As of August 11, 24 (23%) Kansas counties had a mask mandate in place, and 81 did not. Mandated counties accounted for two thirds of the Kansas population (1,960,703 persons; 67.3%)*** and were spread throughout the state, although they tended to cluster together. Six (25%) mandated and 13 (16%) nonmandated counties were metropolitan areas.††† Thirteen (54%) mandated counties and seven (9%) nonmandated counties had implemented at least one other public health mitigation strategy not related to the use of masks (e.g., limits on size of gatherings and occupancy for restaurants). During June 1–7, 2020, the 7-day rolling average of daily COVID-19 incidence among counties that ultimately had a mask mandate was three cases per 100,000, and among counties that did not, was four per 100,000 (Table). By the week of the governor’s executive order requiring masks (July 3–9), COVID-19 incidence had increased 467% to 17 per 100,000 in mandated counties and 50% to six per 100,000 among nonmandated counties. By August 17–23, 2020, the 7-day rolling average COVID-19 incidence had decreased by 6% to 16 cases per 100,000 among mandated counties and increased by 100% to 12 per 100,000 among nonmandated counties.
Trend analyses using segmented regression (Figure) indicated that during June 1–July 2, 2020, the COVID-19 7-day rolling average incidence increased each day in both counties that ultimately had mask mandates in place (mean increase = 0.25 cases per 100,000 per day; 95% confidence interval [CI] = 0.17–0.33) and counties that did not (mean increase = 0.08 cases per 100,000 per day; 95% CI = 0.01–0.14). After the governor’s executive order, COVID-19 incidence decreased each day in mandated counties (mean decrease = 0.08 cases per 100,000 per day; 95% CI = –0.14 to –0.03); in nonmandated counties, incidence continued to increase each day (mean increase = 0.11 cases per 100,000 per day; 95% CI = 0.01–0.21).
After implementation of mask mandates in 24 Kansas counties, the increasing trend in COVID-19 incidence reversed. Although rates were considerably higher in mandated counties than in nonmandated counties by the executive order, rates in mandated counties declined markedly after July 3, compared with those in nonmandated counties. Kansas counties that had mask mandates in place appear to have mitigated the transmission of COVID-19, whereas counties that did not have mask mandates continued to experience increases in cases.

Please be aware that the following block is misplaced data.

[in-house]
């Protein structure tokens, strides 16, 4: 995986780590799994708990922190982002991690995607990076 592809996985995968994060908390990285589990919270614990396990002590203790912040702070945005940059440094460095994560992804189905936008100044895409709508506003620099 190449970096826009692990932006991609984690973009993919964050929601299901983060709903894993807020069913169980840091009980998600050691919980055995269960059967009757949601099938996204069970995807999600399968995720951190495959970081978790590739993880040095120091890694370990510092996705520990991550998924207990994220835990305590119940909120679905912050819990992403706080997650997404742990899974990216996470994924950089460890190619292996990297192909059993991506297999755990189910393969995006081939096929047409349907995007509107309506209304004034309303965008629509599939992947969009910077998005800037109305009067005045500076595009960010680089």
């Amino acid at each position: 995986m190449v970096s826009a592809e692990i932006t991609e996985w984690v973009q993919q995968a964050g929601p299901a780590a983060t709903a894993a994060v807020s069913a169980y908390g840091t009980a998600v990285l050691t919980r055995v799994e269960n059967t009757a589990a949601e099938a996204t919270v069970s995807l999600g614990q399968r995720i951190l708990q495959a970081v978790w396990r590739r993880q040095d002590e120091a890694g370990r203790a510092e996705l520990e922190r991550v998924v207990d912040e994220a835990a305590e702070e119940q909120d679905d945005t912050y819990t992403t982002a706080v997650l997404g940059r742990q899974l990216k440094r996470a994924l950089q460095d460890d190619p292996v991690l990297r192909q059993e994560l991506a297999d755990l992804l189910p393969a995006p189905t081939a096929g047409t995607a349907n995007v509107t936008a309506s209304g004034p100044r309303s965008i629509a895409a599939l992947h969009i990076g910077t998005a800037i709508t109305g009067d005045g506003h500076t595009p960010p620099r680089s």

The findings in this report are consistent with declines in COVID-19 cases observed in 15 states and the District of Columbia, which mandated masks, compared with states that did not have mask mandates (7). Mask requirements were also implemented as part of a multicomponent approach in Arizona, where COVID-19 incidence stabilized and then decreased after implementation of a combination of voluntary and enforceable community-level mitigation strategies, including mask requirements, limitations on public events, enhanced sanitation practices, and closures of certain services and businesses (8). The combining of community-level mitigation strategies including physical distancing and enhanced hygiene practices, in addition to consistent and correct use of masks, is a CDC-recommended approach.§§§ The decreased COVID-19 incidence among mask-mandated counties in Kansas occurred during a time when the only other state mandates issued were focused on mitigation strategies for schools as they reopened in mid-August. In at least 13 (54%) of the 24 mandated counties, the mask mandates occurred alongside other county-level recommended or mandated mitigation strategies (e.g., limits on size of gatherings and occupancy for restaurants), facilitating a potential synergistic effect resulting from combining community mitigation strategies. However, in sensitivity analyses, similar decreases in COVID-19 incidence after July 3 were observed among mandated counties with and without other mitigation strategies. Therefore, although implementing multiple mitigation strategies is the recommended approach, strategies related to mask use mandates appear to be important. Additional information on the utility and acceptability of mask mandates in public settings could help further inform health education campaigns aimed at increasing proper use of masks and strengthening mandate adherence.